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9/22/2017 12:11:25 AM
Posted: 9/19/2005 10:06:15 AM EDT
who has the pic of the ar15 xrayed?
Link Posted: 9/19/2005 10:13:25 AM EDT
Link Posted: 9/19/2005 10:15:04 AM EDT
thank you
Link Posted: 9/19/2005 3:25:29 PM EDT
Wow, that has to be a pretty strong wavelength used?
Link Posted: 9/19/2005 4:21:18 PM EDT
Why is the hammer in the air and not connected to the disconnector? Is it firing?
Link Posted: 9/19/2005 6:01:07 PM EDT
when you let go of the trigger the disconnector releases. Note the trigger assembly catches the hammer at the base.
Link Posted: 9/19/2005 6:03:26 PM EDT

Originally Posted By Beefypeanut:
Why is the hammer in the air and not connected to the disconnector? Is it firing?



Grab your lower receiver, hold the trigger back, cock the hammer, watch what happens as you release the trigger and the hammer engages the trigger and disengages from the disconnector.

The hammer/trigger sear area is at the bottom of the front of the hammer and the top of the front of the trigger.

Surely you've removed your fire control group to see these parts when removed.
Link Posted: 9/19/2005 6:06:32 PM EDT

Originally Posted By uglygun:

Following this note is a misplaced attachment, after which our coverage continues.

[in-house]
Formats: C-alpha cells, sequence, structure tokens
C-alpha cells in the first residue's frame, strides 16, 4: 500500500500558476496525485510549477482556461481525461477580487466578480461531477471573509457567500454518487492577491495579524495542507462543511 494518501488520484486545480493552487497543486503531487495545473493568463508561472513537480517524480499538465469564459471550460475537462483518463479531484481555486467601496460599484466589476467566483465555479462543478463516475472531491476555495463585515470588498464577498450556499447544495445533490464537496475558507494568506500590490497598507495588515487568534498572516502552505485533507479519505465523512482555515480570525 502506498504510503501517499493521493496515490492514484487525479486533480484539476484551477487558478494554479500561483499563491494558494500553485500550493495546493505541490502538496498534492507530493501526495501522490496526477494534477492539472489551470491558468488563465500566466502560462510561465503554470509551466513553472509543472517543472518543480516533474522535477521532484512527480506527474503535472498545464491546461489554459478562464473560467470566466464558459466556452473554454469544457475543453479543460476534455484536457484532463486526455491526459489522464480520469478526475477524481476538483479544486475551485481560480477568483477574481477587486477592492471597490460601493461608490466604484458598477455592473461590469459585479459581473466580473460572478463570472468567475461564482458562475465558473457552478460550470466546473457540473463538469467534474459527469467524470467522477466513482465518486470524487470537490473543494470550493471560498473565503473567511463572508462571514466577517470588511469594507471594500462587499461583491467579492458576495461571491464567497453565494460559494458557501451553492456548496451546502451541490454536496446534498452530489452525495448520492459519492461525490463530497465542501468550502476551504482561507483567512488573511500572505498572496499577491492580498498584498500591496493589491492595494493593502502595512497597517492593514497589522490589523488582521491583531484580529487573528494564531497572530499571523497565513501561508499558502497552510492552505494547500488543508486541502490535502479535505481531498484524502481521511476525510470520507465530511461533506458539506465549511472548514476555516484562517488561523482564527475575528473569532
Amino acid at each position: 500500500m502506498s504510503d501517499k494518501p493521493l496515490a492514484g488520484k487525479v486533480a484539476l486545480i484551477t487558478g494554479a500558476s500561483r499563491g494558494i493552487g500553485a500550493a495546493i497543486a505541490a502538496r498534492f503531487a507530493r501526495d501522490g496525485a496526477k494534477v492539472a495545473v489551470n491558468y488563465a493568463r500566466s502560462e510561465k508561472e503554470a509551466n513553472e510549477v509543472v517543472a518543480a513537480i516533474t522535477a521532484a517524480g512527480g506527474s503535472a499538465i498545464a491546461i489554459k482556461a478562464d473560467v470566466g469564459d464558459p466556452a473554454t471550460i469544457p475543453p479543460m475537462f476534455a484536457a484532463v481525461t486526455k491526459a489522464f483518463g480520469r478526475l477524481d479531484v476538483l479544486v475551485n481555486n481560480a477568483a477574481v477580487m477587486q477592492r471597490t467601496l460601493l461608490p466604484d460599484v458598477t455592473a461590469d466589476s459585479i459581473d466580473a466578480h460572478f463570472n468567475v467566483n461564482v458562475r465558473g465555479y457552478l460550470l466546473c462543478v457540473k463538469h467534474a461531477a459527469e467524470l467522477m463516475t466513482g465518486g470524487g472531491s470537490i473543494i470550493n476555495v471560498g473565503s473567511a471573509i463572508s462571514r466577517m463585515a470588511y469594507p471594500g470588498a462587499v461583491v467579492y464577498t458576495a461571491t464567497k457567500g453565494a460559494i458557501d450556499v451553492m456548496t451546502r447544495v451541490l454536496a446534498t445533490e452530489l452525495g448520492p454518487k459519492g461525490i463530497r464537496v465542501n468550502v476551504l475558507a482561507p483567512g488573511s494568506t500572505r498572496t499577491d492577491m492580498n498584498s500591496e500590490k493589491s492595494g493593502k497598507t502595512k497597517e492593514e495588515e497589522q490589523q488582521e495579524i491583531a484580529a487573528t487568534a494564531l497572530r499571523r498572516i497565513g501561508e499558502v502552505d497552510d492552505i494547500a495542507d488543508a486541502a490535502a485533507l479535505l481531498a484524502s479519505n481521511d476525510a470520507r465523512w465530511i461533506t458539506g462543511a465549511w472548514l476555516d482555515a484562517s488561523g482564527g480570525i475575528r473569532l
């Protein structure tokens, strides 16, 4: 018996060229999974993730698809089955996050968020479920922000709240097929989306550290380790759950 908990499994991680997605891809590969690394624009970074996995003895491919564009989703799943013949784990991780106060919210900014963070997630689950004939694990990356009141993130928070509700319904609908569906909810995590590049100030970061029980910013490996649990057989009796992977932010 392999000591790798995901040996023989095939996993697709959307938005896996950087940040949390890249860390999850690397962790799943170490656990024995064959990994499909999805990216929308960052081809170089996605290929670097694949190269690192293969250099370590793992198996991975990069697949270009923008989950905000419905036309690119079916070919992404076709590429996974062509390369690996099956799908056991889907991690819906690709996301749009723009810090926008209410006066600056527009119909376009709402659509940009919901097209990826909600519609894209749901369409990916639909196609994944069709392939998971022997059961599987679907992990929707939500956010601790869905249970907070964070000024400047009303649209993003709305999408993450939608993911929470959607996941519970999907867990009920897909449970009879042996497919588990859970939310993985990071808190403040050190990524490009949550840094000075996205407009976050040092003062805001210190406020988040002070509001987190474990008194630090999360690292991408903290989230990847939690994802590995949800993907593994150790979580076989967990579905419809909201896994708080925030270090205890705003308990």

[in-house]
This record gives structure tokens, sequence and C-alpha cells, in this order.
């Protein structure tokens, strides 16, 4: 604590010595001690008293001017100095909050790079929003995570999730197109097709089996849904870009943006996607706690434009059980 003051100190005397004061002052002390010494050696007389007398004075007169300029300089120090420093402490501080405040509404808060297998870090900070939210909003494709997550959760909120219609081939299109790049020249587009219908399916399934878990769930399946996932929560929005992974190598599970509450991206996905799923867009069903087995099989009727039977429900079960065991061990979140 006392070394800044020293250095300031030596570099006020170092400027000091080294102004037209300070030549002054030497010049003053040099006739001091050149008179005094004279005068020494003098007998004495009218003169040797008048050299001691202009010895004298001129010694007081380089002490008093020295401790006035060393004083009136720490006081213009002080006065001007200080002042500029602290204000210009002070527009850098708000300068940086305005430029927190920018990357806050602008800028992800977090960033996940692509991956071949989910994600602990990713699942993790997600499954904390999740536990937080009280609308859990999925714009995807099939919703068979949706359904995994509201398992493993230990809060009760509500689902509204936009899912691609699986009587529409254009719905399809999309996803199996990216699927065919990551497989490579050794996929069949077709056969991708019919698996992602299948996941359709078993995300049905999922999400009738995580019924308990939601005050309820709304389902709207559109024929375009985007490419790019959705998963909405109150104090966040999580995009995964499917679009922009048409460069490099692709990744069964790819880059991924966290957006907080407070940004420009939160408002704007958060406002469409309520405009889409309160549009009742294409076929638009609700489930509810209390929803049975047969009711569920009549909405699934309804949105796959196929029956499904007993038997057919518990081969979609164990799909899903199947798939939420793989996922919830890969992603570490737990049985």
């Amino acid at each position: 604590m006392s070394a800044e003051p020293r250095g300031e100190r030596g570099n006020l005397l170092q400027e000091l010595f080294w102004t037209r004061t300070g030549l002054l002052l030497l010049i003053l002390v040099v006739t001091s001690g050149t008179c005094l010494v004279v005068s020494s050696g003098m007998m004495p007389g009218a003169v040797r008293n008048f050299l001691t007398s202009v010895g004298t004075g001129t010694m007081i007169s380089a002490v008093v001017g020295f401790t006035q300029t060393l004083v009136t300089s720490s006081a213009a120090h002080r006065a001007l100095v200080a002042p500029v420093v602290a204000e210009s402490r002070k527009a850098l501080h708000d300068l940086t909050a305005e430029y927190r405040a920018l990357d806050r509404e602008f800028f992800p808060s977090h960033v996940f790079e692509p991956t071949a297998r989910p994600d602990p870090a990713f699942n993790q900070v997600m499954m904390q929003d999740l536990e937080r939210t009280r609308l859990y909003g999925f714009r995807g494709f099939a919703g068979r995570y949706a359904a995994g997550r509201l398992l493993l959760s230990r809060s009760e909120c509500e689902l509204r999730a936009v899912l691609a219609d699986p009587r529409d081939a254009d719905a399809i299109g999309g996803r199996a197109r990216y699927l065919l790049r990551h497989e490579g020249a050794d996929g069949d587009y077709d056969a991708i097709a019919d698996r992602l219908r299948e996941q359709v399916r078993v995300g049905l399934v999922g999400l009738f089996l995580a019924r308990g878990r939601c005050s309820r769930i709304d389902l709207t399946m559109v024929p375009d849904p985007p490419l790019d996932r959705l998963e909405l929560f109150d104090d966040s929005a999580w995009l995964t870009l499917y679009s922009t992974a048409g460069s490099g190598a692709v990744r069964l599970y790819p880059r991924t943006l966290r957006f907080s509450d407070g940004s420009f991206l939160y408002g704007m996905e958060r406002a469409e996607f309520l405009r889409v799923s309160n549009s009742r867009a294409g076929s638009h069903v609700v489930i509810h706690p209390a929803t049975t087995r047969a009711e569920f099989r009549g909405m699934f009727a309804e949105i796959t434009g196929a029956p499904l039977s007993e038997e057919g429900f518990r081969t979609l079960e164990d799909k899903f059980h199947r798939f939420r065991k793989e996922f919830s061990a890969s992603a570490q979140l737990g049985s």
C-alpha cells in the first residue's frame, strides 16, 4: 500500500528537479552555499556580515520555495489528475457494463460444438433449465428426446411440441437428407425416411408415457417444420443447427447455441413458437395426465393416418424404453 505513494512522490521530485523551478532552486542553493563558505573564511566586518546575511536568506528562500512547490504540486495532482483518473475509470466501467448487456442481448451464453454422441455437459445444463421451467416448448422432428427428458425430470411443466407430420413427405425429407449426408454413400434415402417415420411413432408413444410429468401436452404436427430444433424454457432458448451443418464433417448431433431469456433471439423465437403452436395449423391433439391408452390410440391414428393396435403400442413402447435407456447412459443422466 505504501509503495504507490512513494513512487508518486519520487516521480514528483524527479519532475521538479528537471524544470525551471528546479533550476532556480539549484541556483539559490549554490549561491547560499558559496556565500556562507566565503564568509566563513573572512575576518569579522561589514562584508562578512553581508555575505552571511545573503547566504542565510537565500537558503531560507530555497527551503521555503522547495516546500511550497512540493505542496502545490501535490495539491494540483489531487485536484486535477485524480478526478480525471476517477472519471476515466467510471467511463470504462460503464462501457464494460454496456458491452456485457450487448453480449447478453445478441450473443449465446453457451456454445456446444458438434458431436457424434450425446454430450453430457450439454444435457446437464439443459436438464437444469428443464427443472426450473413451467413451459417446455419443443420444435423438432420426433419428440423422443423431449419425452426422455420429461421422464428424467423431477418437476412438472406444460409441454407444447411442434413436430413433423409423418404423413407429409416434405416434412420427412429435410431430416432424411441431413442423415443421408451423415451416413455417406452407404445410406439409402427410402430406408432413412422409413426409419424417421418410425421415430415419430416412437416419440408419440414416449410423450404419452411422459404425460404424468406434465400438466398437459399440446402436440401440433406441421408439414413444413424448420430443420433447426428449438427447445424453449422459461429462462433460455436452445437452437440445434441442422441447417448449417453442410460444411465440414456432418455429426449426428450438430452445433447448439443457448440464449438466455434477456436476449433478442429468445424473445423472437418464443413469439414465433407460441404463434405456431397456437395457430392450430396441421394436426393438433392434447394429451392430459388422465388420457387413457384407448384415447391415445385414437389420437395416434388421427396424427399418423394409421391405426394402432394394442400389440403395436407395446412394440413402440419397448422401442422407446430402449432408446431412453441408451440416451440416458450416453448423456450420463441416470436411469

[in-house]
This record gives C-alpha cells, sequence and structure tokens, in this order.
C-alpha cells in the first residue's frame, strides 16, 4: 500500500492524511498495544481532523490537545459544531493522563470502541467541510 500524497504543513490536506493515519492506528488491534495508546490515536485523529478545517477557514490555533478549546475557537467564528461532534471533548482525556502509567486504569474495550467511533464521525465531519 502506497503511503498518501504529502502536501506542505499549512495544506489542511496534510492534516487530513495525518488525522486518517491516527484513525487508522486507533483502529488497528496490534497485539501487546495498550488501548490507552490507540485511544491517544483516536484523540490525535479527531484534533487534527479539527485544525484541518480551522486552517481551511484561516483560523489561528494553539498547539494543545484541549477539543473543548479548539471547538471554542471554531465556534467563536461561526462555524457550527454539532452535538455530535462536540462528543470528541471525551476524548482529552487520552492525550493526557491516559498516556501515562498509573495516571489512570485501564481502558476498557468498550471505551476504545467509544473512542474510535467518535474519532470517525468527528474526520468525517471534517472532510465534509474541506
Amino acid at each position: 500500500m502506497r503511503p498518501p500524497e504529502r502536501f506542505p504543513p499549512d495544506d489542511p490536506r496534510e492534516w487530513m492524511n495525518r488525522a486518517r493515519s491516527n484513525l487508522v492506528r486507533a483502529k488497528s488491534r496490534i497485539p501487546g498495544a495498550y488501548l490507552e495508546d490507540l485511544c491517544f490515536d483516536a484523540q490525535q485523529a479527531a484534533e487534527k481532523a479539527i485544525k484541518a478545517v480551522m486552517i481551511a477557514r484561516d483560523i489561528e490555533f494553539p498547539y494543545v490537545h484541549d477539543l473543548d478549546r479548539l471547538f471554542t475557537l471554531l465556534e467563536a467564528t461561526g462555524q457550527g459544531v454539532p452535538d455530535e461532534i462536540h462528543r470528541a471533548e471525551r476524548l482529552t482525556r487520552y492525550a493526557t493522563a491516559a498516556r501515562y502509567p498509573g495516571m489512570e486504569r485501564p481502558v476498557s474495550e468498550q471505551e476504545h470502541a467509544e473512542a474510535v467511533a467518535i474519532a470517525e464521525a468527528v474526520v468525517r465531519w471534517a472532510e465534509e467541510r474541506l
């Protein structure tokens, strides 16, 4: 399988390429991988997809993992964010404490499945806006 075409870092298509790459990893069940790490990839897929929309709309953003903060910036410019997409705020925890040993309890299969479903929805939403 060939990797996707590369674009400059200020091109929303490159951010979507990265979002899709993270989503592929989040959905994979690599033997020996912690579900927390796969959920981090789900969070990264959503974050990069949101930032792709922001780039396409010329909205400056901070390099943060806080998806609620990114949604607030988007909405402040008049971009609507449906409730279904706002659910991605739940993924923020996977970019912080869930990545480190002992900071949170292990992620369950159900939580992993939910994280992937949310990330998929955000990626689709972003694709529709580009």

Originally Posted By Beefypeanut:
Why is the hammer in the air and not connected to the disconnector? Is it firing?



Grab your lower receiver, hold the trigger back, cock the hammer, watch what happens as you release the trigger and the hammer engages the trigger and disengages from the disconnector.

The hammer/trigger sear area is at the bottom of the front of the hammer and the top of the front of the trigger.

Surely you've removed your fire control group to see these parts when removed.



I've built several ARs, I still don't get what it is doing though.
Link Posted: 9/19/2005 6:14:44 PM EDT
study the picture at the top of the trigger and youll see if it is lowered it would disengage from the hammer. Doesn't look like much is holding it though I'll have to make sure to keep an eye on my safety while moving the rifle around
Link Posted: 9/19/2005 6:18:39 PM EDT
[Last Edit: 9/19/2005 6:29:42 PM EDT by DaddyDett]

Originally Posted By Firelotus:
Wow, that has to be a pretty strong wavelength used?